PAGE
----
A debut guide offers management advice from a successful small-business owner.
This short yet substantive book presents a compelling case for focusing on company culture rather than monetary compensation. Botma, who built and runs a financial brokerage firm, writes passionately about his belief that employee motivation is based not on the size of the paycheck but on three fundamentals: freedom, affirmation, and purpose. He begins by discussing the “mindset shift” he went through when a valued employee resigned. By evaluating the loss, he realized “I hadn’t formally created a purpose, defined it, and woven it into my business.” The remainder of the manual dissects the three fundamentals; each is covered in a chapter with relevant examples and a few select references to other sources. At the end of each chapter, the author includes “Rebuttal,” in which he anticipates and addresses objections (a nice technique to quell uncertainty about adopting his ideas); “Key Takeaways,” a bulleted summary of the section’s content; and “My Intentional Actions,” blank lines to be filled in by readers. The text is largely based on Botma’s experience managing his own business, but he also uses the lessons he learned to counsel others. For example, he demonstrates ways in which he enabled employee freedom, such as taking his staff to a spring training major league baseball game on a workday. (The author’s company is located in Arizona, where some teams hold spring training.) Botma was confident his employees would get their work done despite the outing. He concludes: “When you don’t trust your employees, you are stuck either doing everything yourself or micromanaging everyone around you.” In writing about affirmations, the author wisely distinguishes between positive and negative messages conveyed by management, offering a useful nine-step implementation process. He writes that using affirmations correctly can change an employee’s attitude “from confidence killer to killer confidence.” Perhaps most important, Botma asserts, is providing employees with a “unified purpose” for their efforts. (Purpose is an important theme in the powerful book.) The final chapter neatly ties the three fundamentals together.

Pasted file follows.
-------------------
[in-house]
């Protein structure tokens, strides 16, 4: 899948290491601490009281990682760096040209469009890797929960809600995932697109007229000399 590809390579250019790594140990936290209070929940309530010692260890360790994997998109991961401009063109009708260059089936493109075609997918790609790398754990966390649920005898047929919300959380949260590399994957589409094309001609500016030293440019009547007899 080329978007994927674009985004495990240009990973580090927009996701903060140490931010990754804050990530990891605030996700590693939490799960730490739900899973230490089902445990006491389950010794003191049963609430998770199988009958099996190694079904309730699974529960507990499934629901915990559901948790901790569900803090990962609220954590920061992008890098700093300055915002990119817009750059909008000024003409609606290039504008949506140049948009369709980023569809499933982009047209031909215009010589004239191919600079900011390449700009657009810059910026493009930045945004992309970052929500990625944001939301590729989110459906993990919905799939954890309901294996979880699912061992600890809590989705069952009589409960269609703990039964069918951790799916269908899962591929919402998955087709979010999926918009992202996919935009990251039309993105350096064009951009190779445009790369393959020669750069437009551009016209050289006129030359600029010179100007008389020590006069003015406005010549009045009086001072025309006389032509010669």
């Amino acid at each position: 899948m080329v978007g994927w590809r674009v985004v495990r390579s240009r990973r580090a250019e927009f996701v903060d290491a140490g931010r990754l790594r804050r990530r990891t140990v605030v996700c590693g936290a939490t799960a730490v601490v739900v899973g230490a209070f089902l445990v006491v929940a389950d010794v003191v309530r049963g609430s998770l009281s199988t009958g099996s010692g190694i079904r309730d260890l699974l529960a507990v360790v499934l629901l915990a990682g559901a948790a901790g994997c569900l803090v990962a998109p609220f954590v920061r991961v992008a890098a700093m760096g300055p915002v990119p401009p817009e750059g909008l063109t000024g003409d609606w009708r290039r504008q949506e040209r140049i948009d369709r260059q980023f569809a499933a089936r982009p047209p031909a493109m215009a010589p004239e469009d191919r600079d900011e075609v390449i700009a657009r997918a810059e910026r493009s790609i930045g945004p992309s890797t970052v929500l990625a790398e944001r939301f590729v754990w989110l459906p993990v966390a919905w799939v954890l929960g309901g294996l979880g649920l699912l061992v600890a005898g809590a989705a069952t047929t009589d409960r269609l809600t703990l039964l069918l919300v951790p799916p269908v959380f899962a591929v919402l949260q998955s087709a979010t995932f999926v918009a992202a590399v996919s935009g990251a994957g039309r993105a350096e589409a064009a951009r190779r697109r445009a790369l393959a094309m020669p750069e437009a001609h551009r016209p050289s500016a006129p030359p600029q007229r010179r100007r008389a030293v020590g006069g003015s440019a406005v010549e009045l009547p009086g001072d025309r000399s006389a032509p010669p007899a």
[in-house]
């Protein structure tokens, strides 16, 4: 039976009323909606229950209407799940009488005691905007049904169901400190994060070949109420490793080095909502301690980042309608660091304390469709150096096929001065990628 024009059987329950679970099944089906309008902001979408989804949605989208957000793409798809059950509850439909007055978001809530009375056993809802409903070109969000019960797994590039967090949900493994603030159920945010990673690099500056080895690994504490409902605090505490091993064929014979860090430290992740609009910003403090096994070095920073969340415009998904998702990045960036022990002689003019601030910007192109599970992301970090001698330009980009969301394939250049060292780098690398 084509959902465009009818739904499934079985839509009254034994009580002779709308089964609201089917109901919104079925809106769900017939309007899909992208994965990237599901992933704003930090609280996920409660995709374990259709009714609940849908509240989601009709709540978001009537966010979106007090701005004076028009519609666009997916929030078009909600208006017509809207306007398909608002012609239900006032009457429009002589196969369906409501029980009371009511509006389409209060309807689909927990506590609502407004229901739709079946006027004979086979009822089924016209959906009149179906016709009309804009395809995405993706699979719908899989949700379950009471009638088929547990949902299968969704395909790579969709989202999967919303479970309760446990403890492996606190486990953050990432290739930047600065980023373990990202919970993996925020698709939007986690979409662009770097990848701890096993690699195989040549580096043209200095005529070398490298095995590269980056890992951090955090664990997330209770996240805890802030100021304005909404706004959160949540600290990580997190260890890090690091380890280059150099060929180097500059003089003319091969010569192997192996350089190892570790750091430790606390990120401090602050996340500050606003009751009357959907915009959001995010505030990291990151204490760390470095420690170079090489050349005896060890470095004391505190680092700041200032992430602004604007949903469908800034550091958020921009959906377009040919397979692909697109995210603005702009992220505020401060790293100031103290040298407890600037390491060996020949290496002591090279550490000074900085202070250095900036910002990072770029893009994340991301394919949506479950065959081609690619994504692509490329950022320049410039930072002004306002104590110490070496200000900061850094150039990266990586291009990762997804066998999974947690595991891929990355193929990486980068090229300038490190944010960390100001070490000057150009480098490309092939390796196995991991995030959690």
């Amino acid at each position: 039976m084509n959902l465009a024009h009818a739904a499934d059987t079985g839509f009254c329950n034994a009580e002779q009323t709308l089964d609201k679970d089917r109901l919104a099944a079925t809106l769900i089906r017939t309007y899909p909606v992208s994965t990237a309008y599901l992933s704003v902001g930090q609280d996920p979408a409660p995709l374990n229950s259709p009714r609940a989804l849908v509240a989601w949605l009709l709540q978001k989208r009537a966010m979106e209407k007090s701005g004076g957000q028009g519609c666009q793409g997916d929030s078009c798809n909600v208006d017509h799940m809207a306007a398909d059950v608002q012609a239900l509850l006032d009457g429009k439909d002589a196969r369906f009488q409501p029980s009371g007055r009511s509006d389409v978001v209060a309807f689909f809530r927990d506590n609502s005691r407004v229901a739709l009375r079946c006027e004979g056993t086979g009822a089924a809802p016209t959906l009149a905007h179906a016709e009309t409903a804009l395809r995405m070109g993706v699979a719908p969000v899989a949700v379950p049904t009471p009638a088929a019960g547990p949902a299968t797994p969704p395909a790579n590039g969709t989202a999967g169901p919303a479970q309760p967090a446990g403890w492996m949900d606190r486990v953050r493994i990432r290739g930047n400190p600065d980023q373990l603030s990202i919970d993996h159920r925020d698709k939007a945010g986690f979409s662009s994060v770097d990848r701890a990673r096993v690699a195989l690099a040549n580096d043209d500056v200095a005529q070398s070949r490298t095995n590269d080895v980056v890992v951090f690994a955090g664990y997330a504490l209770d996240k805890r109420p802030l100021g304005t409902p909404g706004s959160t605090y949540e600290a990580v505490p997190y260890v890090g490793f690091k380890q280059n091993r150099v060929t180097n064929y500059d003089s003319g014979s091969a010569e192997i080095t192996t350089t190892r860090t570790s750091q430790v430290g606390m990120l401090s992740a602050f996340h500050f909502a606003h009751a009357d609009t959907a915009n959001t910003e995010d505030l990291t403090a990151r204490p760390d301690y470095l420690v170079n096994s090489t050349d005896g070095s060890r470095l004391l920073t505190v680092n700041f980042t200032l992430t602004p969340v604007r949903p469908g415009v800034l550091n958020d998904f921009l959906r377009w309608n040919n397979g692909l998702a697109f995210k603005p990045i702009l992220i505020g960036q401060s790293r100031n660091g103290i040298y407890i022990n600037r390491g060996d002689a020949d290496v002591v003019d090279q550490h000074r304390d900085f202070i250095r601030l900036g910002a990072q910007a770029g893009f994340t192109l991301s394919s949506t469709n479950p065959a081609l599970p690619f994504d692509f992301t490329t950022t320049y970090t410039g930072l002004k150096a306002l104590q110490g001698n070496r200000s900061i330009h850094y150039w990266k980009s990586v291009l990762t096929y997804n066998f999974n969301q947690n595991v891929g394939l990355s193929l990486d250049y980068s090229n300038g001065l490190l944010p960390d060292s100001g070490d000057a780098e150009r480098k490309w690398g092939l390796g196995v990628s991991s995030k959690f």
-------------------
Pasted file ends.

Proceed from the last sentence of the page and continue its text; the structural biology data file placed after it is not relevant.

Well-crafted and heartfelt management tips; a dose of humanity particularly appropriate for driven entrepreneurs.